“Operation Gobble” is a charitable joint-venture between California water companies and elected officials and is set to deliver thousands of turkeys to families and individuals with limited resources throughout the state this Thanksgiving holiday. The unique program, which started in 1990, pairs the local knowledge of elected officials with the resources of the private sector to benefit those in need.
During the program, participating investor-owned water companies like California American Water and Golden State Water provide turkeys and transportation in partnership with local elected officials who offer local expertise in directing the donations to community food banks, churches and other non-profit organizations. This year, Save Mart Supermarkets is providing the turkeys at their cost to help reach even more families.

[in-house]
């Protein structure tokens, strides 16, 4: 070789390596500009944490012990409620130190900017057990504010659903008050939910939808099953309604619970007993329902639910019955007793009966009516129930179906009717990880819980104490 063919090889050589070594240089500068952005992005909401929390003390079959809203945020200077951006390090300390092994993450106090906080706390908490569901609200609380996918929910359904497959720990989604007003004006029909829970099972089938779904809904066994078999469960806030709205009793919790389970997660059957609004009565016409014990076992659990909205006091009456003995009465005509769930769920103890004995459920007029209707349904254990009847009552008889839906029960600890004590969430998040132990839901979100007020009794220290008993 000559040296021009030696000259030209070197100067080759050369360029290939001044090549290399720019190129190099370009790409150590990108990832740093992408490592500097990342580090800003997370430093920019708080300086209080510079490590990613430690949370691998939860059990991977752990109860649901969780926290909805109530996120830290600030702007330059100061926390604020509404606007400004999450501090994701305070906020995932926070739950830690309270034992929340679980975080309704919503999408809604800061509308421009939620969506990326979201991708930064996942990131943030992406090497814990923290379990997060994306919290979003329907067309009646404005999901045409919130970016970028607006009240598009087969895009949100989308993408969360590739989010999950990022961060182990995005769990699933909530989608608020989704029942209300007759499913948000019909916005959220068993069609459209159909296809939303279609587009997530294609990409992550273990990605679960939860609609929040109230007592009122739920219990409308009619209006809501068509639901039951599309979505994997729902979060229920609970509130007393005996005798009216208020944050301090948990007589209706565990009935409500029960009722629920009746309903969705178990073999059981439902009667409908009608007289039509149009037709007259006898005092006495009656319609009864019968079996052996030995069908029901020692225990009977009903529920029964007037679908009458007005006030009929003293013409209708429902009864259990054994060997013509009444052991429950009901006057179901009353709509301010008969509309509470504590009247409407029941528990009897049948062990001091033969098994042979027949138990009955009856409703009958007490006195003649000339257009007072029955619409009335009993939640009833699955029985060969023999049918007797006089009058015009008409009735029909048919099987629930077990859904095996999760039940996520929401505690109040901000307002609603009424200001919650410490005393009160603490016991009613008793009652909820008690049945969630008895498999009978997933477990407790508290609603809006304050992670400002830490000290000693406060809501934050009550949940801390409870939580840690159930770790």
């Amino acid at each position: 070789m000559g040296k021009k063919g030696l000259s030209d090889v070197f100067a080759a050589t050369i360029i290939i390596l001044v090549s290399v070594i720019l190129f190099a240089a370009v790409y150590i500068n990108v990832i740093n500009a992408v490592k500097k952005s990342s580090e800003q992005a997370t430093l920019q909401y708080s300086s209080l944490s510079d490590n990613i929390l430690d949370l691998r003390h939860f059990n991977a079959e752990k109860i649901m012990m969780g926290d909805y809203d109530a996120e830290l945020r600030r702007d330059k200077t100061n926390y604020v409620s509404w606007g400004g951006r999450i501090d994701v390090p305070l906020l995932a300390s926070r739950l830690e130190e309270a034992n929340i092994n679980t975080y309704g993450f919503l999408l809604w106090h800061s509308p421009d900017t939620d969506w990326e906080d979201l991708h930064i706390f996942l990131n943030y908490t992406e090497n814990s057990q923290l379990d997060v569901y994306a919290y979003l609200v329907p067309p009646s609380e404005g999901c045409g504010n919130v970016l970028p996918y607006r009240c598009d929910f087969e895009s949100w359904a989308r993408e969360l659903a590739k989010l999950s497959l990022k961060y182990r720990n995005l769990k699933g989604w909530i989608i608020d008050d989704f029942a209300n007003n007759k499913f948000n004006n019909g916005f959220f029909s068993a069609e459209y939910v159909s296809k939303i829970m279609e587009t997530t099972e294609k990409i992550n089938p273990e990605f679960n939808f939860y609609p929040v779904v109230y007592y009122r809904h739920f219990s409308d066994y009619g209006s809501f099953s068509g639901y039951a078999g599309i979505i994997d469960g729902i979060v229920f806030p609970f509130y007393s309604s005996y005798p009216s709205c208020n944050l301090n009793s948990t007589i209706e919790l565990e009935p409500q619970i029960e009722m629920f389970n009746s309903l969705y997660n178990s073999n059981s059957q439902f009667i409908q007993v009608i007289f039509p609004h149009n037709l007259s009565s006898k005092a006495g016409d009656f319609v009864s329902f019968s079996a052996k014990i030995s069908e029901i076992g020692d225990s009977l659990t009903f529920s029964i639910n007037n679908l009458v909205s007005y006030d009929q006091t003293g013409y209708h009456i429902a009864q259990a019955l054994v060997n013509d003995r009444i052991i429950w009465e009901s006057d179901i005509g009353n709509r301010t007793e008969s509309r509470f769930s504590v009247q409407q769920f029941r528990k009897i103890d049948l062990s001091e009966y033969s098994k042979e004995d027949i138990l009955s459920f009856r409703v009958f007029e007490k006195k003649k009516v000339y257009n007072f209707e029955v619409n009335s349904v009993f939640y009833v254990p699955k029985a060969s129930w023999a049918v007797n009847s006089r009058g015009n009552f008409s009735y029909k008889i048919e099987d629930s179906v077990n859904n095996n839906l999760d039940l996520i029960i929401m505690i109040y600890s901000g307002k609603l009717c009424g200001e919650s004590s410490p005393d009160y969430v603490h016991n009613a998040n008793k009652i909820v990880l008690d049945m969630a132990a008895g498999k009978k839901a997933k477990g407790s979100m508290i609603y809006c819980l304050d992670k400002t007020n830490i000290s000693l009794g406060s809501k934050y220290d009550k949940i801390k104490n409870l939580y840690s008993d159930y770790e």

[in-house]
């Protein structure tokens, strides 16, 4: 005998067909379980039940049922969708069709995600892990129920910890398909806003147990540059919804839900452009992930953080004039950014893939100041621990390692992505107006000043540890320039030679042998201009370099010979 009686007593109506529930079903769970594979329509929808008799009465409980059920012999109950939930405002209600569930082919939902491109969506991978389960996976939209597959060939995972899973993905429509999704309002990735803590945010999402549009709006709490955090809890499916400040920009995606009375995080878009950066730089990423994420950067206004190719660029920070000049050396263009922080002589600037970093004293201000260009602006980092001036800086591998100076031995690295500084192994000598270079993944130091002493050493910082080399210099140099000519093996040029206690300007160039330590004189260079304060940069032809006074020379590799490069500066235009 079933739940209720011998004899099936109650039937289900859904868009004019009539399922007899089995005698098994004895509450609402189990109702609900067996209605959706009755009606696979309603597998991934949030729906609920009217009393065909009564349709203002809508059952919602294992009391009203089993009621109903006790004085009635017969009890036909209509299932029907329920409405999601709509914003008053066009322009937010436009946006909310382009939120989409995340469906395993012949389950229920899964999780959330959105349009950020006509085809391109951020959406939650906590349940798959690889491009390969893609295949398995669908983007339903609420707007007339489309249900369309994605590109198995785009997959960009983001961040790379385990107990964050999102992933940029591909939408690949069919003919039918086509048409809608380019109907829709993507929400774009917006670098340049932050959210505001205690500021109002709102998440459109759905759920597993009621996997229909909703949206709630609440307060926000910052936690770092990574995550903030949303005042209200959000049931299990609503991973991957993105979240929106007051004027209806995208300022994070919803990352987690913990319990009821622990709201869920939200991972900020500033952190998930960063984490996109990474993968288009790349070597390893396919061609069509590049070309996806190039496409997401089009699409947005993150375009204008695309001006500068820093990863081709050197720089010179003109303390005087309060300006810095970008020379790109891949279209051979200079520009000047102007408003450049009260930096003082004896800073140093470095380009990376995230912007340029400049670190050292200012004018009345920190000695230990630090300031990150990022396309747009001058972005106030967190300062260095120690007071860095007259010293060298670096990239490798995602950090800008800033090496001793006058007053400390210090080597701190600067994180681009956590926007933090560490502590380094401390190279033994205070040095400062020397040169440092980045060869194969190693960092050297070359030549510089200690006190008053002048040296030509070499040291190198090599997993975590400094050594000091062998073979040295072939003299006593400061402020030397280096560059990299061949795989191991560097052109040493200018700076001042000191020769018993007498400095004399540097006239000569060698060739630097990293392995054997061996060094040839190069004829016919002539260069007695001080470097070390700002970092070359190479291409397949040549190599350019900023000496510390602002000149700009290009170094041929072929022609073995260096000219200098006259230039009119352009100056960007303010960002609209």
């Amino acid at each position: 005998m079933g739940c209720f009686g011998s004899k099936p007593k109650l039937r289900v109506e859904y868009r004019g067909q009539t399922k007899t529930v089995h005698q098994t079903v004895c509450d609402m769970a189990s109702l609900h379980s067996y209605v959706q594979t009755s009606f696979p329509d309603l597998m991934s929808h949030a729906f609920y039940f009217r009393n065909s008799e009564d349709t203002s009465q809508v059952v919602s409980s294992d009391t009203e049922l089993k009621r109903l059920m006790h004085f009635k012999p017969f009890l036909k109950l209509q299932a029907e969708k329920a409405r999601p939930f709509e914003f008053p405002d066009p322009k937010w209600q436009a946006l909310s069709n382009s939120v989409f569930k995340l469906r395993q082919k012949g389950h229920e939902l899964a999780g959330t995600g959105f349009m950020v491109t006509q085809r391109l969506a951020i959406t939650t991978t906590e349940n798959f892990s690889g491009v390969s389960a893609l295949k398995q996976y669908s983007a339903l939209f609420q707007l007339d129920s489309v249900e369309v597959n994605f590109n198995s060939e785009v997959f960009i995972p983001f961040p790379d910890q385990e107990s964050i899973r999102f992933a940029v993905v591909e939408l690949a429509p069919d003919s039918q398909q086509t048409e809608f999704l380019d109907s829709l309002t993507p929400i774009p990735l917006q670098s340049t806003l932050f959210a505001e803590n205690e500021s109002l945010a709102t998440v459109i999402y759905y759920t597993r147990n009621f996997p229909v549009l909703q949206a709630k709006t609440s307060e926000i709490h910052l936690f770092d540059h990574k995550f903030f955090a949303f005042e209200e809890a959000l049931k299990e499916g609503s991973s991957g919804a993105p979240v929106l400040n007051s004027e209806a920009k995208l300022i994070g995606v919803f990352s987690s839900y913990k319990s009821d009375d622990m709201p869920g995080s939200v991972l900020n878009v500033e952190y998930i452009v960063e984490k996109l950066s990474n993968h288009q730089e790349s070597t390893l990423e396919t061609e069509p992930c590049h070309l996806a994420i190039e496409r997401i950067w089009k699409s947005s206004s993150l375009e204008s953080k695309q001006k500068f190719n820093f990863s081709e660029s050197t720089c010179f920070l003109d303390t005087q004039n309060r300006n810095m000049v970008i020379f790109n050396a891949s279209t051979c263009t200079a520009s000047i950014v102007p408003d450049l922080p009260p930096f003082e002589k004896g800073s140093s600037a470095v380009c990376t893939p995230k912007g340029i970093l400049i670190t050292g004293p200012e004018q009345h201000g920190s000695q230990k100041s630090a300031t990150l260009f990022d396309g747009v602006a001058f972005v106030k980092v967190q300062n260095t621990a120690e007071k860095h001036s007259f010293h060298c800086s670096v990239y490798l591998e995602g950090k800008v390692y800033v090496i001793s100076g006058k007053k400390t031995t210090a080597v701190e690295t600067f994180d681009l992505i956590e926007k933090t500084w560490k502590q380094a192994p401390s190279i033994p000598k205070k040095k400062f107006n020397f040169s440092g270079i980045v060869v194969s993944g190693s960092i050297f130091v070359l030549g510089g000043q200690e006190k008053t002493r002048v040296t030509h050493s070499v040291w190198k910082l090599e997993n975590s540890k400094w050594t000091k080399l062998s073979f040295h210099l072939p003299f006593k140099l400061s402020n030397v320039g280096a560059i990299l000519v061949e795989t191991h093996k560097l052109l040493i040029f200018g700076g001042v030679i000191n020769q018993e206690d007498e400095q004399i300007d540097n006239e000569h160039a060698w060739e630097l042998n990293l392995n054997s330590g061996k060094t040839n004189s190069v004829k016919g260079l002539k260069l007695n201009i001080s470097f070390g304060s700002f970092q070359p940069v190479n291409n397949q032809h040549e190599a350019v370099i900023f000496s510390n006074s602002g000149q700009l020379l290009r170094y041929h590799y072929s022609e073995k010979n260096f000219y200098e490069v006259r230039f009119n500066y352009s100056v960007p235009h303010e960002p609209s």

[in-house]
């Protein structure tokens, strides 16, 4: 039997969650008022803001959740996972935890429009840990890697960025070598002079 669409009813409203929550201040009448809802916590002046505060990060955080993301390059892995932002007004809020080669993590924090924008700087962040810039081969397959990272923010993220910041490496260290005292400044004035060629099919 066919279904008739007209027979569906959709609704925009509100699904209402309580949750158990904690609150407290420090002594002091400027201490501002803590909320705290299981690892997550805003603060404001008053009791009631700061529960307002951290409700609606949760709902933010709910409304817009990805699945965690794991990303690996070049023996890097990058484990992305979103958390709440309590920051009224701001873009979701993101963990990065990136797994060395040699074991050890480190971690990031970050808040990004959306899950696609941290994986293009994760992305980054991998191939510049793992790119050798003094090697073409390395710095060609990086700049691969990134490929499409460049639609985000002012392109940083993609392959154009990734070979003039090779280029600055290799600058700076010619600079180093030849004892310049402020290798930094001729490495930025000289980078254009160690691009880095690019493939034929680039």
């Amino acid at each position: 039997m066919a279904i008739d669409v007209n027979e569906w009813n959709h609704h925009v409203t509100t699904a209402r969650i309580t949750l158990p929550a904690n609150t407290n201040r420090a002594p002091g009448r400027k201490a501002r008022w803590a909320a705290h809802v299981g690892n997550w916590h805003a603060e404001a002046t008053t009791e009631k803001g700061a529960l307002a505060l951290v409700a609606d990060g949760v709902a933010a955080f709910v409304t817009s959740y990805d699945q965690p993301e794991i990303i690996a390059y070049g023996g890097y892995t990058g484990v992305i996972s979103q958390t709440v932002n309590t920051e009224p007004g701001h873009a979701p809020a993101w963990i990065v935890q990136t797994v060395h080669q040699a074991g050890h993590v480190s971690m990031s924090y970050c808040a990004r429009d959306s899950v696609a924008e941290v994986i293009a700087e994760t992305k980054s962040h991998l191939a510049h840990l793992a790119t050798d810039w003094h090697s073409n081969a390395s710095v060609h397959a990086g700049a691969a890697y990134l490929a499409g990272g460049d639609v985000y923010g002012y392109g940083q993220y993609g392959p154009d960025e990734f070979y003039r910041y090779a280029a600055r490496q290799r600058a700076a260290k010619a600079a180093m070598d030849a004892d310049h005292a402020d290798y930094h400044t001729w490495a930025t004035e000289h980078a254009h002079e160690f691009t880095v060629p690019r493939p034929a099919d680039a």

“The dedicated local employees of California American Water and Golden State Water work hard to provide a high quality and reliable water supply to thousands of homes and businesses in the greater the Sacramento region,” said Paul Schubert, Northern General Manager for Golden State Water. “Operation Gobble has become an important part of the holiday season for all of our employees, providing us the opportunity support our customers, our neighbors and our families.
Millions of Californians lack sufficient resources to feed themselves on a regular basis. Many of these residents are low-income families that will not be able to afford a Thanksgiving meal.
“Golden State Water, California American Water, Assembly Member Cooley and our non-profit partners are proud to be a part of this effort, which makes the Thanksgiving holiday a little brighter for our neighbors in need,” said Evan Jacobs, the External Affairs Manager for California American Water.